Introduction to Basic Rigging

A common activity at nearly every construction site is the movement of material and equipment from one place to another using various types of lifting gear. The procedures involved in performing this task are known as rigging. Not every worker will participate in rigging operations, but nearly all will be exposed to it at one time or another. This module provides an overview of the various types of rigging equipment, common hitches used during a rigging operation, and the related Emergency Stop hand signal.

Basic Communication Skills

The construction professional communicates constantly. The ability to communicate skillfully will help to make you a better worker and a more effective leader. This module provides guidance in listening to understand, and speaking with clarity. It explains how to use and understand written materials, and it also provides techniques and guidelines that will help you to improve your writing skills.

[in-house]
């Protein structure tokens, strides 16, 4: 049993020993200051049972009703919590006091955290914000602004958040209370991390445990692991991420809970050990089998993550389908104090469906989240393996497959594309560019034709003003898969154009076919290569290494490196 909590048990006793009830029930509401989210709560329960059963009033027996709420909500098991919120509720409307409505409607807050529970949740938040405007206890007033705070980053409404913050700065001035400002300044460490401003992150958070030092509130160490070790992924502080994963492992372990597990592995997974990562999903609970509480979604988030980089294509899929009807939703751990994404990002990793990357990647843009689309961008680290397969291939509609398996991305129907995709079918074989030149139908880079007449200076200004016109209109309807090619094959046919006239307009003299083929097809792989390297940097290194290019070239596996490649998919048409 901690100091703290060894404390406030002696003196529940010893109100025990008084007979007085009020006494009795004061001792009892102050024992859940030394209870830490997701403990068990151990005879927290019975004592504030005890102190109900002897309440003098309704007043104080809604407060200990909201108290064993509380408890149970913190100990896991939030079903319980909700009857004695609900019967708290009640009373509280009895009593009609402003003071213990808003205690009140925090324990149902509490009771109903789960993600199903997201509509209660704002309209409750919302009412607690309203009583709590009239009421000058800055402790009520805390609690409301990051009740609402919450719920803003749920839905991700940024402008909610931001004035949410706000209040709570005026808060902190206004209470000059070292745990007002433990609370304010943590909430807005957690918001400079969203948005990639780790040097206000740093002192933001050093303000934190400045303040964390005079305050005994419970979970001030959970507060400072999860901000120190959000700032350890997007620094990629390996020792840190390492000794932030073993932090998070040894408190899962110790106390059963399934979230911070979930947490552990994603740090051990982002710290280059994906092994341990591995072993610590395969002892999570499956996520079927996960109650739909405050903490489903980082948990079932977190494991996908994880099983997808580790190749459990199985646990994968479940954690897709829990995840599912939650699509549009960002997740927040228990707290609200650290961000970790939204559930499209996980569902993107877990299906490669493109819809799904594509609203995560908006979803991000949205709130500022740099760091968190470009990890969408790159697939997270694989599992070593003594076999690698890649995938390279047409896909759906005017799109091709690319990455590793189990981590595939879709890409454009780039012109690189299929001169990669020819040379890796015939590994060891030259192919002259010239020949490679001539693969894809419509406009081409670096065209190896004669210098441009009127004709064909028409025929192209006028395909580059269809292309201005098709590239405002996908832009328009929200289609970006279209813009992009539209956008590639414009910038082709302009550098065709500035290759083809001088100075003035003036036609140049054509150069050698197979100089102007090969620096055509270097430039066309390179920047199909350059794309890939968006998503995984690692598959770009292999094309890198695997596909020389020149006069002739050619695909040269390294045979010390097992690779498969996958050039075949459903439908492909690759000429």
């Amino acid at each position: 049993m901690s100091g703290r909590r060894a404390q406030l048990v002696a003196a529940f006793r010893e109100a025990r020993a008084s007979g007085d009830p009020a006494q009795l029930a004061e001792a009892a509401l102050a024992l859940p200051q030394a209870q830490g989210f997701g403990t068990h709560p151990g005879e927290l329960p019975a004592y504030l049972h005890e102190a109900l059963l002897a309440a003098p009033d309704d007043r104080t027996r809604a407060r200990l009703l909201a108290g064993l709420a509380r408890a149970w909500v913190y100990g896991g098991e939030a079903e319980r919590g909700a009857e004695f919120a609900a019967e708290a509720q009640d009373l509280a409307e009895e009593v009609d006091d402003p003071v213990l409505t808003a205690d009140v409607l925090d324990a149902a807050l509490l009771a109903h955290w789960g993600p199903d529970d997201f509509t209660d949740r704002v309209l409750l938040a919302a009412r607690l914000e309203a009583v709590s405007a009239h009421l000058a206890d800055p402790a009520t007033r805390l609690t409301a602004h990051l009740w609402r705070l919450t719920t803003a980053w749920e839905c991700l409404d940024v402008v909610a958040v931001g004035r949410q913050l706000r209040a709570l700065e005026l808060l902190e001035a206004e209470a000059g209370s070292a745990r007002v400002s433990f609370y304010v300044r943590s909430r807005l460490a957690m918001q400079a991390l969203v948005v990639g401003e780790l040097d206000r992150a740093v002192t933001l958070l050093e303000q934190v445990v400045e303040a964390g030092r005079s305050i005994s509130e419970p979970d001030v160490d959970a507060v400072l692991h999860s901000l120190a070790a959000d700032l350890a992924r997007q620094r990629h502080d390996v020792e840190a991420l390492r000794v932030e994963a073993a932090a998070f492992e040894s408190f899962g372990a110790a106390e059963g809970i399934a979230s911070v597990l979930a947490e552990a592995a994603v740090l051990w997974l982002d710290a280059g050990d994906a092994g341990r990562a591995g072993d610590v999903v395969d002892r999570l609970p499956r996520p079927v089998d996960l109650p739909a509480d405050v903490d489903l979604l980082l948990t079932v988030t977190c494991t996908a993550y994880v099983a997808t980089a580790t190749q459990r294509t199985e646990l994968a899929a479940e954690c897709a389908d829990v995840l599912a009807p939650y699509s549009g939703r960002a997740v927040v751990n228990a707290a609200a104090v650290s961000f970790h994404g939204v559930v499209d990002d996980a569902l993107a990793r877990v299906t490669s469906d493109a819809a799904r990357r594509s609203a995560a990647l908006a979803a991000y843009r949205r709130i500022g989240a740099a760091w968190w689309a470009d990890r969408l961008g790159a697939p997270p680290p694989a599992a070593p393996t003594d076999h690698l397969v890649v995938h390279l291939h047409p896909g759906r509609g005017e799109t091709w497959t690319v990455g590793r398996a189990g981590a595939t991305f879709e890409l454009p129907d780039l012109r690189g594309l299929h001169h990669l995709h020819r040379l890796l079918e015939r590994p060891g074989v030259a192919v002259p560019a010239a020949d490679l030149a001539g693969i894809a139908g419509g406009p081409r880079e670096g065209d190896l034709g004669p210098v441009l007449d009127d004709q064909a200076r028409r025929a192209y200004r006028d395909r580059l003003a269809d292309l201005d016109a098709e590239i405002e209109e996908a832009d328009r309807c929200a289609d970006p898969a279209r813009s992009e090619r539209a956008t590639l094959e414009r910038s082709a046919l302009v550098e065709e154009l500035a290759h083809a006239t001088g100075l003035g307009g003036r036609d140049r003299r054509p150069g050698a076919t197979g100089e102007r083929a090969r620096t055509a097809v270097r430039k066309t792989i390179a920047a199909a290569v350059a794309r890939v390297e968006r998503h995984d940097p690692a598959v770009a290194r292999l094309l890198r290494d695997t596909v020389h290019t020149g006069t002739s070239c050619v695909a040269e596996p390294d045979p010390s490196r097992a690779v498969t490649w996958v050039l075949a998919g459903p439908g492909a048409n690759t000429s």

Basic Employability Skills

Becoming gainfully employed in the construction industry takes more preparation than simply filling out a job application. It is essential to understand how the construction industry and potential employers operate. Your trade skills are extremely important, but all employers are also looking for those who are eager to advance and demonstrate positive personal characteristics. This module discusses the skills needed to pursue employment successfully.

Introduction to Materials Handling

Lifting, stacking, transporting, and unloading materials such as brick, pipe, and various supplies are routine tasks on a job site. Whether performing these tasks manually or with the aid of specialized equipment, workers must follow basic safety guidelines to keep themselves and their co-workers safe. This module provides guidelines for using the appropriate PPE for the material being handled and using proper procedures and techniques to carry out the job.

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Questions?

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Making a career move is a big decision - one you'll want to make sure you have the information you need to feel confident in taking the next step.

One of the best ways to learn more is by scheduling an in-person visit.